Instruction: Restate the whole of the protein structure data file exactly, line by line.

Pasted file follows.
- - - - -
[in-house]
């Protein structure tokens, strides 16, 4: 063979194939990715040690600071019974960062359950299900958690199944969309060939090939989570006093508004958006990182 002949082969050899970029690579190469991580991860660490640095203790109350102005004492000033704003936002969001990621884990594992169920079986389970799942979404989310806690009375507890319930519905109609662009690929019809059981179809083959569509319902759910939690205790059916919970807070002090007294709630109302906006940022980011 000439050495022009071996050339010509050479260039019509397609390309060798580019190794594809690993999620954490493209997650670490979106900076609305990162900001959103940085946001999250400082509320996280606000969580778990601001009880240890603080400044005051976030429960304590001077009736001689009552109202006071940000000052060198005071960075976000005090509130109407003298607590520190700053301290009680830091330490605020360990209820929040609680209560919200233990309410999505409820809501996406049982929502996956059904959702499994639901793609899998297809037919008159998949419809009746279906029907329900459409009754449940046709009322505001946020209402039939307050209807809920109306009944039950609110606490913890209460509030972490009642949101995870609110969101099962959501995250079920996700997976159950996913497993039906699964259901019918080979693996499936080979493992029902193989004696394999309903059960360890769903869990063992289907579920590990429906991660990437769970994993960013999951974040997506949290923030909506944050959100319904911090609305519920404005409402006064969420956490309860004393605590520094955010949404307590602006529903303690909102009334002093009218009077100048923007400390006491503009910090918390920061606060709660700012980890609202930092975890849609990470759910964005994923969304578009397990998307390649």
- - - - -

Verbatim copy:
[in-house]
């Protein structure tokens, strides 16, 4: 063979194939990715040690600071019974960062359950299900958690199944969309060939090939989570006093508004958006990182 002949082969050899970029690579190469991580991860660490640095203790109350102005004492000033704003936002969001990621884990594992169920079986389970799942979404989310806690009375507890319930519905109609662009690929019809059981179809083959569509319902759910939690205790059916919970807070002090007294709630109302906006940022980011 000439050495022009071996050339010509050479260039019509397609390309060798580019190794594809690993999620954490493209997650670490979106900076609305990162900001959103940085946001999250400082509320996280606000969580778990601001009880240890603080400044005051976030429960304590001077009736001689009552109202006071940000000052060198005071960075976000005090509130109407003298607590520190700053301290009680830091330490605020360990209820929040609680209560919200233990309410999505409820809501996406049982929502996956059904959702499994639901793609899998297809037919008159998949419809009746279906029907329900459409009754449940046709009322505001946020209402039939307050209807809920109306009944039950609110606490913890209460509030972490009642949101995870609110969101099962959501995250079920996700997976159950996913497993039906699964259901019918080979693996499936080979493992029902193989004696394999309903059960360890769903869990063992289907579920590990429906991660990437769970994993960013999951974040997506949290923030909506944050959100319904911090609305519920404005409402006064969420956490309860004393605590520094955010949404307590602006529903303690909102009334002093009218009077100048923007400390006491503009910090918390920061606060709660700012980890609202930092975890849609990470759910964005994923969304578009397990998307390649």